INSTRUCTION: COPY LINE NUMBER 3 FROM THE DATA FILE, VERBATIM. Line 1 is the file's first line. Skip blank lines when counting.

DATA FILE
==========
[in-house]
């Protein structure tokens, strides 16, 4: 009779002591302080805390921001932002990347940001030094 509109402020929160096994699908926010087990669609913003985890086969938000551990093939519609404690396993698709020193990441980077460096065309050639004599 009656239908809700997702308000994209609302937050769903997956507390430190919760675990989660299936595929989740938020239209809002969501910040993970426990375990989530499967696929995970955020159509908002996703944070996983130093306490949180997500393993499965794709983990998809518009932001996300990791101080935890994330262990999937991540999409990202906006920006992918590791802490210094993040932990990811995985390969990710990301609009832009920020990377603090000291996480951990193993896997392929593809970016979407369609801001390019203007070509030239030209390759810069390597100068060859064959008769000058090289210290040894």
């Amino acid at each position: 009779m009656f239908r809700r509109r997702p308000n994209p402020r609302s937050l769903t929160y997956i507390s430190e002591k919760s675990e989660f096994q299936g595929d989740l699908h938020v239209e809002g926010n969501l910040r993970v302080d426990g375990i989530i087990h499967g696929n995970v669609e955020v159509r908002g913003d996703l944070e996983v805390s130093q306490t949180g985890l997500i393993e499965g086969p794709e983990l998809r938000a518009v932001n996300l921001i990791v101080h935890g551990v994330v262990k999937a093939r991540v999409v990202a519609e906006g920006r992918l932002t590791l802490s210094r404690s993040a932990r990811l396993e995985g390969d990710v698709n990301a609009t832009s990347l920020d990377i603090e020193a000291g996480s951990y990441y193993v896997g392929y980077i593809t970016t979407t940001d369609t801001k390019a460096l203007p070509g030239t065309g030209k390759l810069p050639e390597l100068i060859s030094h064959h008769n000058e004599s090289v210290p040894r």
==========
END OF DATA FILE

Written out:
């Amino acid at each position: 009779m009656f239908r809700r509109r997702p308000n994209p402020r609302s937050l769903t929160y997956i507390s430190e002591k919760s675990e989660f096994q299936g595929d989740l699908h938020v239209e809002g926010n969501l910040r993970v302080d426990g375990i989530i087990h499967g696929n995970v669609e955020v159509r908002g913003d996703l944070e996983v805390s130093q306490t949180g985890l997500i393993e499965g086969p794709e983990l998809r938000a518009v932001n996300l921001i990791v101080h935890g551990v994330v262990k999937a093939r991540v999409v990202a519609e906006g920006r992918l932002t590791l802490s210094r404690s993040a932990r990811l396993e995985g390969d990710v698709n990301a609009t832009s990347l920020d990377i603090e020193a000291g996480s951990y990441y193993v896997g392929y980077i593809t970016t979407t940001d369609t801001k390019a460096l203007p070509g030239t065309g030209k390759l810069p050639e390597l100068i060859s030094h064959h008769n000058e004599s090289v210290p040894r």